The traditional Results and Discussion sections are best combined because results make little sense to most readers without interpretation.When reporting and discussing your results, do not force your readers to go through everything you went through in chronological order.To reach their goal, papers must aim to inform, not impress.
For the task, the effects of a range of inhibitors of connexin channels, such as the connexin mimetic peptides Gap26 and Gap27 and anti-peptide antibodies, on calcium signaling in cardiac cells and He La cells expressing connexins. In any case, the paragraphs in these sections should begin with a topic sentence to prepare readers for their contents, allow selective reading, and — ideally — get a message across.
Even the most logical structure is of little use if readers do not see and understand it as they progress through a paper. Most Materials and Methods sections are boring to read, yet they need not be.
An explicit preview would be phrased much like the object of the document: "This section first . Do not make readers guess: Make sure the paragraph's first sentence gives them a clear idea of what the entire paragraph is about.
If you feel you cannot or need not do more than list items, consider using a table or perhaps a schematic diagram rather than a paragraph of text.
Scientific papers are for sharing your own original research work with other scientists or for reviewing the research conducted by others.
As such, they are critical to the evolution of modern science, in which the work of one scientist builds upon that of others.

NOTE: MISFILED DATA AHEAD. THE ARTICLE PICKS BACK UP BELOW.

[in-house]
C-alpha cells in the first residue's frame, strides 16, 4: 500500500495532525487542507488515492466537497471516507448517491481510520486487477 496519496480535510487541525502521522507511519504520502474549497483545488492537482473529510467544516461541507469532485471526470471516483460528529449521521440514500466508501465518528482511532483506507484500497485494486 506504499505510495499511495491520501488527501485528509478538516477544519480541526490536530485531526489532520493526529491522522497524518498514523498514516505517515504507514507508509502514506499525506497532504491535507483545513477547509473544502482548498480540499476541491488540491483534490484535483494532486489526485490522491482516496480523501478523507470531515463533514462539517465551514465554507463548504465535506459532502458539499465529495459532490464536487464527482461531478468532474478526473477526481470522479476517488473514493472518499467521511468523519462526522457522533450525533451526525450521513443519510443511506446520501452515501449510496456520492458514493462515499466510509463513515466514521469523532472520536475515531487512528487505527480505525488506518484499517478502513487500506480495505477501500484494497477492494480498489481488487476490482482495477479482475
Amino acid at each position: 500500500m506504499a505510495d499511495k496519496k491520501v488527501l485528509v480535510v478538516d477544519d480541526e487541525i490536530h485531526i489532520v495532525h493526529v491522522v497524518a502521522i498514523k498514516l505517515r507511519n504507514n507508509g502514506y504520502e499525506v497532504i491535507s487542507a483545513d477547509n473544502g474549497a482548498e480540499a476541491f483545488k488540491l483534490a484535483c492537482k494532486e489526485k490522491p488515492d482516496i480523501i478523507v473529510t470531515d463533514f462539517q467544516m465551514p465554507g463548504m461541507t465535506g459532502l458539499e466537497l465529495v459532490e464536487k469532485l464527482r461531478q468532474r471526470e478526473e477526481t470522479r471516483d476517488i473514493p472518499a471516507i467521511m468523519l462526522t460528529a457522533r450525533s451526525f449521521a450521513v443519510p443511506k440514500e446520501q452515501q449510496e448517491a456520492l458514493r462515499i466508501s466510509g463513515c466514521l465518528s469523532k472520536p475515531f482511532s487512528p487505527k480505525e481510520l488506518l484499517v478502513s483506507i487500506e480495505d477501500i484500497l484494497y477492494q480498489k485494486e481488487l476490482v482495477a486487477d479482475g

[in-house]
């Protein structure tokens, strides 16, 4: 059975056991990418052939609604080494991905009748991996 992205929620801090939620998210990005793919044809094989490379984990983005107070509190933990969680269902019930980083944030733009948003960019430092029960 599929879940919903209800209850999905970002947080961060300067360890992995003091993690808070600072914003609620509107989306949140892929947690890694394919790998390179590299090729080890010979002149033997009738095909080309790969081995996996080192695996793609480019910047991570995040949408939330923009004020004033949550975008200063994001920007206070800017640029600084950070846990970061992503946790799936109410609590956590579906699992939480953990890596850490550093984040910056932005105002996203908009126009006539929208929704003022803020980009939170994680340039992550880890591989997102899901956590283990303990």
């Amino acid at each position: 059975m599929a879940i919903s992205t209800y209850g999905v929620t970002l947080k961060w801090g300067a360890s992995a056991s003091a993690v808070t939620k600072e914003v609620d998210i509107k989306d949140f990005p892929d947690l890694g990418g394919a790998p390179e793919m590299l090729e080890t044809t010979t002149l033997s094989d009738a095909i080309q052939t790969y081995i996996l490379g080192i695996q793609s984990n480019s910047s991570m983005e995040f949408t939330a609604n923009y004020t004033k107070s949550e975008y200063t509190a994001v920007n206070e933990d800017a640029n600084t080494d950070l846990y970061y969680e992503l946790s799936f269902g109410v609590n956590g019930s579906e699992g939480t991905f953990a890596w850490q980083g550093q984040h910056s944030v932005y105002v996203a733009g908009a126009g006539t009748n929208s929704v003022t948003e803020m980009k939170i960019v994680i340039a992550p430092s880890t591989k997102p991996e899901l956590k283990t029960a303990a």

They are more likely to be cited by other scientists if they are helpful rather than cryptic or self-centered.
Scientific papers typically have two audiences: first, the referees, who help the journal editor decide whether a paper is suitable for publication; and second, the journal readers themselves, who may be more or less knowledgeable about the topic addressed in the paper.
Start by stating the actual situation (what we have) as a direct continuation of the context.
If you feel you must explain recent achievements in much detail — say, in more than one or two paragraphs — consider moving the details to a section titled State of the art (or something similar) after the Introduction, but do provide a brief idea of the actual situation in the Introduction. Emphasize the contrast between the actual and desired situations with such words as but, however, or unfortunately.